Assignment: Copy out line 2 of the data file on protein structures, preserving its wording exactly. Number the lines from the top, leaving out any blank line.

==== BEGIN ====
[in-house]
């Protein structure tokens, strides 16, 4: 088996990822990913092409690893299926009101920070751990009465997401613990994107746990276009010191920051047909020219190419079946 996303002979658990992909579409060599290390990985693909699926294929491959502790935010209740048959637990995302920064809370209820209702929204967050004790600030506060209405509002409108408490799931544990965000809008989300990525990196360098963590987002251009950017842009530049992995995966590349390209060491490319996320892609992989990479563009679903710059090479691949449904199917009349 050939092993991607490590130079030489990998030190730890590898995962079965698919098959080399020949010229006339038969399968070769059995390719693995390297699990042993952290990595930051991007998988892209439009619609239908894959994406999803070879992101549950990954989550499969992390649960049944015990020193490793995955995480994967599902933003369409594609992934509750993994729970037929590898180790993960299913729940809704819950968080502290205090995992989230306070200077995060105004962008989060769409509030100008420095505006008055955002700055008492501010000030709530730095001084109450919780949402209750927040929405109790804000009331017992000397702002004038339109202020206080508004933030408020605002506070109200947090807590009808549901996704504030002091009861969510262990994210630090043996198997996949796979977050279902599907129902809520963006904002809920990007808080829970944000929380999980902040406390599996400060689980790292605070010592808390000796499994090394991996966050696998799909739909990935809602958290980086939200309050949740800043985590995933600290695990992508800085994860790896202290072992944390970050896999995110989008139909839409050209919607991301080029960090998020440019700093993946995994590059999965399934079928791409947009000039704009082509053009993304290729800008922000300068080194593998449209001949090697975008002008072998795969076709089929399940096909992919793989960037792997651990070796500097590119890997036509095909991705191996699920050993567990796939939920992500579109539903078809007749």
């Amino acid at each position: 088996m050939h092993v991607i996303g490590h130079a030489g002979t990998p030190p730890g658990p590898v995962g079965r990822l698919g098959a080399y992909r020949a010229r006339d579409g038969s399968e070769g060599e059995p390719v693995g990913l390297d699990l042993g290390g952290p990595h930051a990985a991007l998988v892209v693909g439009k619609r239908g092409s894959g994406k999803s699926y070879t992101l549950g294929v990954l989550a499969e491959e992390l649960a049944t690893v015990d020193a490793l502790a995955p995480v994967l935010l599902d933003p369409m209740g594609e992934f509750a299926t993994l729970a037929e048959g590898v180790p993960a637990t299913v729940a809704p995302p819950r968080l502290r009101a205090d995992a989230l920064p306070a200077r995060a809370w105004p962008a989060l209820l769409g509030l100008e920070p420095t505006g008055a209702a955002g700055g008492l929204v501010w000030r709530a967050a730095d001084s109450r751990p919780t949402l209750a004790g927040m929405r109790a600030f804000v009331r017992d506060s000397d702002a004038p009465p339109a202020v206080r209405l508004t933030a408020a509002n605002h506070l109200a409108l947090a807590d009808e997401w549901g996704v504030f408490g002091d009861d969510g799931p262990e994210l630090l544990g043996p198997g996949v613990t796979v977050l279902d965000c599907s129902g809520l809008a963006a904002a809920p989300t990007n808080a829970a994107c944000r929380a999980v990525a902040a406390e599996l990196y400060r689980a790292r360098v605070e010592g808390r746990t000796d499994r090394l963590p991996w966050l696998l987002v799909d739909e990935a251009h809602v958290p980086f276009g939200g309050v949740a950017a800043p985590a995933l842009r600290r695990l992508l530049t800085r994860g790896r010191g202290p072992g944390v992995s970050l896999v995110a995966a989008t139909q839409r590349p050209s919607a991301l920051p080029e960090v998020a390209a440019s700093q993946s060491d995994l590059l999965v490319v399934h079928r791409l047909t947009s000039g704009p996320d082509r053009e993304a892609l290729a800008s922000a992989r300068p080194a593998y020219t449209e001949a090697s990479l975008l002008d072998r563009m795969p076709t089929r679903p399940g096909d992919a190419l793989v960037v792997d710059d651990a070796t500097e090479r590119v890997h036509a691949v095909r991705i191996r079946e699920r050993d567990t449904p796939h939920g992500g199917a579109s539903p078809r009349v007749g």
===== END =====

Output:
């Protein structure tokens, strides 16, 4: 088996990822990913092409690893299926009101920070751990009465997401613990994107746990276009010191920051047909020219190419079946 996303002979658990992909579409060599290390990985693909699926294929491959502790935010209740048959637990995302920064809370209820209702929204967050004790600030506060209405509002409108408490799931544990965000809008989300990525990196360098963590987002251009950017842009530049992995995966590349390209060491490319996320892609992989990479563009679903710059090479691949449904199917009349 050939092993991607490590130079030489990998030190730890590898995962079965698919098959080399020949010229006339038969399968070769059995390719693995390297699990042993952290990595930051991007998988892209439009619609239908894959994406999803070879992101549950990954989550499969992390649960049944015990020193490793995955995480994967599902933003369409594609992934509750993994729970037929590898180790993960299913729940809704819950968080502290205090995992989230306070200077995060105004962008989060769409509030100008420095505006008055955002700055008492501010000030709530730095001084109450919780949402209750927040929405109790804000009331017992000397702002004038339109202020206080508004933030408020605002506070109200947090807590009808549901996704504030002091009861969510262990994210630090043996198997996949796979977050279902599907129902809520963006904002809920990007808080829970944000929380999980902040406390599996400060689980790292605070010592808390000796499994090394991996966050696998799909739909990935809602958290980086939200309050949740800043985590995933600290695990992508800085994860790896202290072992944390970050896999995110989008139909839409050209919607991301080029960090998020440019700093993946995994590059999965399934079928791409947009000039704009082509053009993304290729800008922000300068080194593998449209001949090697975008002008072998795969076709089929399940096909992919793989960037792997651990070796500097590119890997036509095909991705191996699920050993567990796939939920992500579109539903078809007749």